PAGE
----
In the 1960s, mathematician and computer scientist Gregory Chaitin published a landmark paper in the field of algorithmic information theory in the Journal of the ACM – and he was only a teenager. Listen in as Robert J. Marks explores that paper with Chaitin, covering Chaitin’s definition of randomness and his philosophical interest in algorithmic information theory.
- 00:27 | Introducing Gregory Chaitin
- 01:12 | Chaitin’s landmark paper published in his teen years
- 02:04 | Chaitin’s definition of randomness
- 08:43 | Metaphysics
- 10:30 | Chaitin’s philosophical interest
- 19:24 | Fermat’s Last Theorem
- Gregory Chaitin’s Website
- “On the length of programs for computing finite binary sequences,” by Gregory Chaitin, published when he as a teenager. (Journal of the ACM (JACM) 13, no. 4 (1966): 547-569).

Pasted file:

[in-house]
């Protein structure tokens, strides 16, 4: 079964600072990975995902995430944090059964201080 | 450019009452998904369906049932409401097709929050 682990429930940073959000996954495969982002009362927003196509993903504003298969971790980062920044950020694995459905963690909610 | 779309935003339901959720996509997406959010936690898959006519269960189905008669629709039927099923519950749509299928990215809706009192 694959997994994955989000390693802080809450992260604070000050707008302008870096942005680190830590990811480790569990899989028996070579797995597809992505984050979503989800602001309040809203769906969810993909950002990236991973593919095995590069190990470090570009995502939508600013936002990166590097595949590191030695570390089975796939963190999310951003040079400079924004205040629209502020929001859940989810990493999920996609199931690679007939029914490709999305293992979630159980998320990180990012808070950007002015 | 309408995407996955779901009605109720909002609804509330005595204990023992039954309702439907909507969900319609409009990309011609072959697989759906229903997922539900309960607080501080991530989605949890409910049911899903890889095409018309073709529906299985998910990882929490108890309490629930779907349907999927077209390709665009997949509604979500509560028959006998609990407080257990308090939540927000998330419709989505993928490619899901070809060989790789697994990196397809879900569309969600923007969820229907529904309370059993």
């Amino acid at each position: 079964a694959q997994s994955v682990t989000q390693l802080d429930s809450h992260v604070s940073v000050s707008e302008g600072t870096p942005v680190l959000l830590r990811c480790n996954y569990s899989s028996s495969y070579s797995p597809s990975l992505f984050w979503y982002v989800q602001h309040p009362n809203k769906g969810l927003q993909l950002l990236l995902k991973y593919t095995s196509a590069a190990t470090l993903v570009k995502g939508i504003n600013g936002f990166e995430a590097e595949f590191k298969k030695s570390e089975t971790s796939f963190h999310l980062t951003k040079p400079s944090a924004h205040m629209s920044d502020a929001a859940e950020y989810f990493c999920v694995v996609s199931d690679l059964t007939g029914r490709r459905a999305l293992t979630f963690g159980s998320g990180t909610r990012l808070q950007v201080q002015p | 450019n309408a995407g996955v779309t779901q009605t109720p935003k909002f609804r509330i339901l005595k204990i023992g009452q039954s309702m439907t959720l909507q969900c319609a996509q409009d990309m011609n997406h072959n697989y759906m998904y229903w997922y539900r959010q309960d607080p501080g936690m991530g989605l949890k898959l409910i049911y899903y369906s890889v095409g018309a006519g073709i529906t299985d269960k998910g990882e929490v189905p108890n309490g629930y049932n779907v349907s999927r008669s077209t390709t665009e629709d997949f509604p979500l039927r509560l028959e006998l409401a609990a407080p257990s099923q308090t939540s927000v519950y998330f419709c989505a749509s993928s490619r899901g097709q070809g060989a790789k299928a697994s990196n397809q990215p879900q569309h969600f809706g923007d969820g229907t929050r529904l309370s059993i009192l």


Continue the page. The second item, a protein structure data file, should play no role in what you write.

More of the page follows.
- Unravelling Complexity: The Life and Work of Gregory Chaitin, edited by Shyam Wuppuluri and Francisco Antonio Doria
- Karl Popper
- The Logic of Scientific Discovery by Karl Popper
- Hermann Weyl
- Gottfried Wilhelm Leibniz
- Leibniz’s Discours de Métaphysique (in English)
- “A Theory of Program Size Formally Identical to Information Theory” by Gregory Chaitin (Journal of the ACM (JACM) 22, no. 3 (1975): 309-440).
- Ray Solomonoff
- Marvin Minsky
- Fermat’s Last Tango on YouTube
(Portions of this transcript have been altered to clarify the content).